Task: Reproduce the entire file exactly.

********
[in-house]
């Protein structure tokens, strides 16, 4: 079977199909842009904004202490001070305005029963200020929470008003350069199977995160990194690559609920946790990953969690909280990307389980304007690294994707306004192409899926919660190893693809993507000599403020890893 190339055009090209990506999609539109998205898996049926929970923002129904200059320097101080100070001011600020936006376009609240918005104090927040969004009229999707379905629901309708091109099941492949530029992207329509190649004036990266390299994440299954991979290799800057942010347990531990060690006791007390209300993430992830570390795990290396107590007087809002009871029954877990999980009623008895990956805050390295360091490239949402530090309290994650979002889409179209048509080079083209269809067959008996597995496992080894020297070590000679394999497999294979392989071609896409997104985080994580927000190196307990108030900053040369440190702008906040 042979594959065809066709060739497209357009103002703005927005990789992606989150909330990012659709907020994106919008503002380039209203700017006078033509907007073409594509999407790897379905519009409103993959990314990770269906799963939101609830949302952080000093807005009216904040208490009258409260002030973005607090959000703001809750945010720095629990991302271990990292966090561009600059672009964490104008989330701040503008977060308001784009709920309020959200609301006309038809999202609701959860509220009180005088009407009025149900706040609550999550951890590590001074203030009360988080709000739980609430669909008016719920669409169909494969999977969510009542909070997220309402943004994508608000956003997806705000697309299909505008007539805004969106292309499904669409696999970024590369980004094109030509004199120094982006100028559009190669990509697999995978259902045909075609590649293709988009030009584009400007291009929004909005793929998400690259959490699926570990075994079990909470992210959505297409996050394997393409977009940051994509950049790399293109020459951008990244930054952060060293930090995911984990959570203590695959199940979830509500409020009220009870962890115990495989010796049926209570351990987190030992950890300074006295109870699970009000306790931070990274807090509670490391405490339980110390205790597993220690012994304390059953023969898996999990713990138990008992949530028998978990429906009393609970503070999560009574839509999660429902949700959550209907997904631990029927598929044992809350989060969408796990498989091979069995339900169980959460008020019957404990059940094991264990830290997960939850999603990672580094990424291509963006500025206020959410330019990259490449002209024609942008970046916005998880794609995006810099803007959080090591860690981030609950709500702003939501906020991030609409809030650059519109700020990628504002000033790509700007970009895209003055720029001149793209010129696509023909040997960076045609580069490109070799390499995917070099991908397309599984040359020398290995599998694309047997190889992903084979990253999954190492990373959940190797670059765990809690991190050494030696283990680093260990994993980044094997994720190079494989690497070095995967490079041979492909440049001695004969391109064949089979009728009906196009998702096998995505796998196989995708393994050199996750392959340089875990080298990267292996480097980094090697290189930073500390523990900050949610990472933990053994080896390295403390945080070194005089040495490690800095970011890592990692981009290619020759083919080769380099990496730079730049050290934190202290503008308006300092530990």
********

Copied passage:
[in-house]
């Protein structure tokens, strides 16, 4: 079977199909842009904004202490001070305005029963200020929470008003350069199977995160990194690559609920946790990953969690909280990307389980304007690294994707306004192409899926919660190893693809993507000599403020890893 190339055009090209990506999609539109998205898996049926929970923002129904200059320097101080100070001011600020936006376009609240918005104090927040969004009229999707379905629901309708091109099941492949530029992207329509190649004036990266390299994440299954991979290799800057942010347990531990060690006791007390209300993430992830570390795990290396107590007087809002009871029954877990999980009623008895990956805050390295360091490239949402530090309290994650979002889409179209048509080079083209269809067959008996597995496992080894020297070590000679394999497999294979392989071609896409997104985080994580927000190196307990108030900053040369440190702008906040 042979594959065809066709060739497209357009103002703005927005990789992606989150909330990012659709907020994106919008503002380039209203700017006078033509907007073409594509999407790897379905519009409103993959990314990770269906799963939101609830949302952080000093807005009216904040208490009258409260002030973005607090959000703001809750945010720095629990991302271990990292966090561009600059672009964490104008989330701040503008977060308001784009709920309020959200609301006309038809999202609701959860509220009180005088009407009025149900706040609550999550951890590590001074203030009360988080709000739980609430669909008016719920669409169909494969999977969510009542909070997220309402943004994508608000956003997806705000697309299909505008007539805004969106292309499904669409696999970024590369980004094109030509004199120094982006100028559009190669990509697999995978259902045909075609590649293709988009030009584009400007291009929004909005793929998400690259959490699926570990075994079990909470992210959505297409996050394997393409977009940051994509950049790399293109020459951008990244930054952060060293930090995911984990959570203590695959199940979830509500409020009220009870962890115990495989010796049926209570351990987190030992950890300074006295109870699970009000306790931070990274807090509670490391405490339980110390205790597993220690012994304390059953023969898996999990713990138990008992949530028998978990429906009393609970503070999560009574839509999660429902949700959550209907997904631990029927598929044992809350989060969408796990498989091979069995339900169980959460008020019957404990059940094991264990830290997960939850999603990672580094990424291509963006500025206020959410330019990259490449002209024609942008970046916005998880794609995006810099803007959080090591860690981030609950709500702003939501906020991030609409809030650059519109700020990628504002000033790509700007970009895209003055720029001149793209010129696509023909040997960076045609580069490109070799390499995917070099991908397309599984040359020398290995599998694309047997190889992903084979990253999954190492990373959940190797670059765990809690991190050494030696283990680093260990994993980044094997994720190079494989690497070095995967490079041979492909440049001695004969391109064949089979009728009906196009998702096998995505796998196989995708393994050199996750392959340089875990080298990267292996480097980094090697290189930073500390523990900050949610990472933990053994080896390295403390945080070194005089040495490690800095970011890592990692981009290619020759083919080769380099990496730079730049050290934190202290503008308006300092530990």